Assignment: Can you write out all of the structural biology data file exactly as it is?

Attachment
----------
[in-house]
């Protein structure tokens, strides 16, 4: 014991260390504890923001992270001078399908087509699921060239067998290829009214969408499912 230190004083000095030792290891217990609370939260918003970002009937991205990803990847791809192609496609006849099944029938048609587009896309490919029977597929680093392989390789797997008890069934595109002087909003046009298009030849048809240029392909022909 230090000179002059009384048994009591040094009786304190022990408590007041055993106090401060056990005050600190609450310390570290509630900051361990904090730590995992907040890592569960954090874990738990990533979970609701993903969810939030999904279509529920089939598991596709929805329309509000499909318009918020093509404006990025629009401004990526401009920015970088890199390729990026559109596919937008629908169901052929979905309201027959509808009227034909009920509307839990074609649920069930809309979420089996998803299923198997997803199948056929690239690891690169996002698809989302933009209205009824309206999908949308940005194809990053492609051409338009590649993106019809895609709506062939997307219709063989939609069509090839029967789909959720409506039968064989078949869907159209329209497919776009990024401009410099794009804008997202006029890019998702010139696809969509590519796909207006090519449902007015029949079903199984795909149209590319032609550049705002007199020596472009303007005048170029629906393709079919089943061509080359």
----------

[in-house]
């Protein structure tokens, strides 16, 4: 014991260390504890923001992270001078399908087509699921060239067998290829009214969408499912 230190004083000095030792290891217990609370939260918003970002009937991205990803990847791809192609496609006849099944029938048609587009896309490919029977597929680093392989390789797997008890069934595109002087909003046009298009030849048809240029392909022909 230090000179002059009384048994009591040094009786304190022990408590007041055993106090401060056990005050600190609450310390570290509630900051361990904090730590995992907040890592569960954090874990738990990533979970609701993903969810939030999904279509529920089939598991596709929805329309509000499909318009918020093509404006990025629009401004990526401009920015970088890199390729990026559109596919937008629908169901052929979905309201027959509808009227034909009920509307839990074609649920069930809309979420089996998803299923198997997803199948056929690239690891690169996002698809989302933009209205009824309206999908949308940005194809990053492609051409338009590649993106019809895609709506062939997307219709063989939609069509090839029967789909959720409506039968064989078949869907159209329209497919776009990024401009410099794009804008997202006029890019998702010139696809969509590519796909207006090519449902007015029949079903199984795909149209590319032609550049705002007199020596472009303007005048170029629906393709079919089943061509080359």